Category Archives: Guest Posts

EU Directive ‘cannot be implemented in isolation’ Brussels roundtable agrees

At a roundtable discussion on the use of animals in scientific research there is overwhelming agreement that Europe has appropriate and detailed legislation regulating the use of animals in scientific research, that adapts to and encourages scientific progress.

Conclusions also show that successful implementation of the Directive is a shared responsibility. The round table identified opportunities to join forces and work together, as the Directive 2010/63/EU cannot be successfully implemented by organisations or individuals working in isolation.

At the meeting in Brussels, representatives from the diverse sectors within the biomedical community (academia, industry, research organisations, medical charities, etc.) and policy-makers discuss the recommendations of the European Commission review report of the Directive 2010/63/EU on the protection of animals used for scientific purposes.

The objective of the roundtable was to  inform policy discussion in EU institutions and to identify recommendations for the users’ community on this basis. Topics under discussion were: the implementation of the Directive; improving openness and transparency; ideas for further areas to be tackled.

While the Directive represented progress the meeting agreed that focus is required on ensuring it is implemented in a way that focuses on welfare impacts, avoids duplication or unnecessary processes and shares good practices, in particular on issues where the scientific community can do more to deliver on 3Rs and quality of science.

The meeting was also attended by EARA Executive Director, Kirk Leech, who called on scientists to play a greater role in openness.

The meeting was chaired by Professor André Parodi, Honorary President of the French National Academy of Medicine and of the French Veterinary Academy.

About the FEAM European Biomedical Policy Forum
The FEAM European Biomedical Policy Forum provides a platform for discussion on key policy issues for the biomedical community.

The Forum is an initiative from the Federation of European Academies of Medicine (FEAM). It aims to bring together representatives from academia, research charities, industry, European and national trade associations and professional bodies, regulators, public health bodies, and patient and consumers groups. If you would like further information on the FEAM European Biomedical Policy Forum or becoming a partner, please contact silvia.bottaro@feam.eu

Supporting excellent biomedical science in Europe

The first FEAM European Biomedical Policy Forum annual lecture took place in Brussels, in March, dedicated to the topic Biomedical and health research: developing a vision for Europe.

The Forum is an initiative from the Federation of European Academies of Medicine (FEAM) and aims to bring together representatives from academia, research charities, industry, European and national trade associations and professional bodies, regulators, public health bodies, and patient and consumers groups. Among the topics discussed were: thematic priorities for future research; linkage with the UN Sustainable Development Goals (SDGs); research missions; current gaps in support; and how to improve coordination and consolidation of research programmes across Europe.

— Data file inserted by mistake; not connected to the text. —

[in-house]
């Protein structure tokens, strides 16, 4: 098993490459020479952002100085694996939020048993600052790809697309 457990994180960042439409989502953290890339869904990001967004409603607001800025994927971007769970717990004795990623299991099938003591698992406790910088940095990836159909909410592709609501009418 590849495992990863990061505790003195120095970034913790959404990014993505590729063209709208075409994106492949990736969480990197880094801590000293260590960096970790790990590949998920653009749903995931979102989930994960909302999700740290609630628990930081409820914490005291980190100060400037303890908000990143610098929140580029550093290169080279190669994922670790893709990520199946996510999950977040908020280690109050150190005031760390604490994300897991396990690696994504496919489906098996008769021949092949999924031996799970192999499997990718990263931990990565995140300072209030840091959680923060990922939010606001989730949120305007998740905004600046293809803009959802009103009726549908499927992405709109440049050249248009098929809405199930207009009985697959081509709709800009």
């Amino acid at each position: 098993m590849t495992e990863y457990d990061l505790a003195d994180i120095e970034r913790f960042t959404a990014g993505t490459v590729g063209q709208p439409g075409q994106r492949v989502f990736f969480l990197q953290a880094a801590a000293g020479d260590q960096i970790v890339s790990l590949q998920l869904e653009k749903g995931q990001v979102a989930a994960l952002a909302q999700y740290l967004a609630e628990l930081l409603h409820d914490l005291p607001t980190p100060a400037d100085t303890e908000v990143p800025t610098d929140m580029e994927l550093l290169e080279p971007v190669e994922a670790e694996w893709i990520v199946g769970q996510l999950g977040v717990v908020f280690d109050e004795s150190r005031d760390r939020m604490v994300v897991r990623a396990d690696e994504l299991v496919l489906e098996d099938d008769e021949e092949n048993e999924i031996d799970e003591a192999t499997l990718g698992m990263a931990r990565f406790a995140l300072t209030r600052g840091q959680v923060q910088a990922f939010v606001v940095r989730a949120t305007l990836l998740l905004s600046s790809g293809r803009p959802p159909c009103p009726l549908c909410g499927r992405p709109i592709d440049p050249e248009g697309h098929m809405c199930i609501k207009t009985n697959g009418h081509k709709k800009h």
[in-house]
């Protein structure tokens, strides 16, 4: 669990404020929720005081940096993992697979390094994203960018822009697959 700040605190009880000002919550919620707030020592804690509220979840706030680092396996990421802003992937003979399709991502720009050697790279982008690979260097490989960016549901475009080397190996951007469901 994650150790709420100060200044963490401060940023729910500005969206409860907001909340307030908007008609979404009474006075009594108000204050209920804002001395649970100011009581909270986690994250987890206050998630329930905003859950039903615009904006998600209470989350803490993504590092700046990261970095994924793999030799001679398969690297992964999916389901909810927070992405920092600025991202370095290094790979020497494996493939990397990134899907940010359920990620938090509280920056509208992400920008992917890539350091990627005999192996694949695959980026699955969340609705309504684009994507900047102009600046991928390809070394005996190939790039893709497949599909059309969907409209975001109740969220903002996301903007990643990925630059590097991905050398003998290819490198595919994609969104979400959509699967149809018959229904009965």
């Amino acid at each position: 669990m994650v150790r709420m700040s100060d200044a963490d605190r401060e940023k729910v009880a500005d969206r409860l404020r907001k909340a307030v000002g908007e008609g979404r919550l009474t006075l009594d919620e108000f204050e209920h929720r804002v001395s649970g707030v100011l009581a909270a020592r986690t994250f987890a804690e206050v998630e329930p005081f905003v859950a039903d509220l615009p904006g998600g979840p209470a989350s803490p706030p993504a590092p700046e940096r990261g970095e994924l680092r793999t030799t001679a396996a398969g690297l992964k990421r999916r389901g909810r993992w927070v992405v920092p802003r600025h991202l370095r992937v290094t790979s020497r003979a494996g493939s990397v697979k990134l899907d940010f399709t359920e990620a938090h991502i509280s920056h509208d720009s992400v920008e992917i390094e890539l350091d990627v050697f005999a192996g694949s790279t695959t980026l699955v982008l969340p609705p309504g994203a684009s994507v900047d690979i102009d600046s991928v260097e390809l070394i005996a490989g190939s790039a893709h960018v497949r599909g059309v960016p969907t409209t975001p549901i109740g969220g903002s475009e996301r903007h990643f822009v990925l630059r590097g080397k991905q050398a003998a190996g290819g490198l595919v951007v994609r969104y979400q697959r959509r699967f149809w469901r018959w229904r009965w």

This  is  an  important  time  for  European  health  policy  and  for  sustaining  biomedical  research  and innovation. The forthcoming EU Framework Programme for Research and Innovation, FP9, provides a critical opportunity for stakeholders across the biomedical and health sectors to discuss their research vision and priorities for Europe, linkage with global goals, and defining approaches to closing gaps in support and to promoting coordination of effort.

Dr Line Matthiessen of the European Commission (DG Research and Innovation) provided valuable insight into the drivers for prioritising biomedical and health research objectives in FP9. These drivers include: the challenges facing society, for example in terms of health and care costs, inequalities and environmental factors; and the need to  promote  innovative  industry  competitiveness.  There  is  also  the  opportunity  to capitalise  on  previous  achievements  in  funding  programmes  associated  with  the  development  of human capital (including in cross-sectoral collaborative initiatives) and the paramount requirement to deliver impact.

Recent proposals to increase mission-oriented approaches in FP9 are very relevant to health research: successful characteristics of a mission orientation were illustrated by the work of a consortium on rare diseases in Horizon 2020 (i.e. the International Rare Diseases Research Consortium – IRDiRC). Increased impact can be anticipated if the scientific community and other stakeholders are mobilised to address shared goals.

High-level experts from academia, industry and patient groups then responded with their perspectives on the vision for  FP9.  For example,  there  were  suggestions  for  other  health  research  missions  with potential  for  EU  added  value  to  address  unmet  medical  needs  in  the  fields  of  dementia,  infectious diseases/antimicrobial  resistance,  and  mental  health.  Among the  many  significant  issues  arising  in discussion was an emphasis on the importance of:

  • Continuing the use   of   animals   in scientific   research.   Despite   progress   in   developing alternatives,  well-regulated  animal  models  are  still  needed  to  provide  biological  insight  and help to tackle unmet medical needs.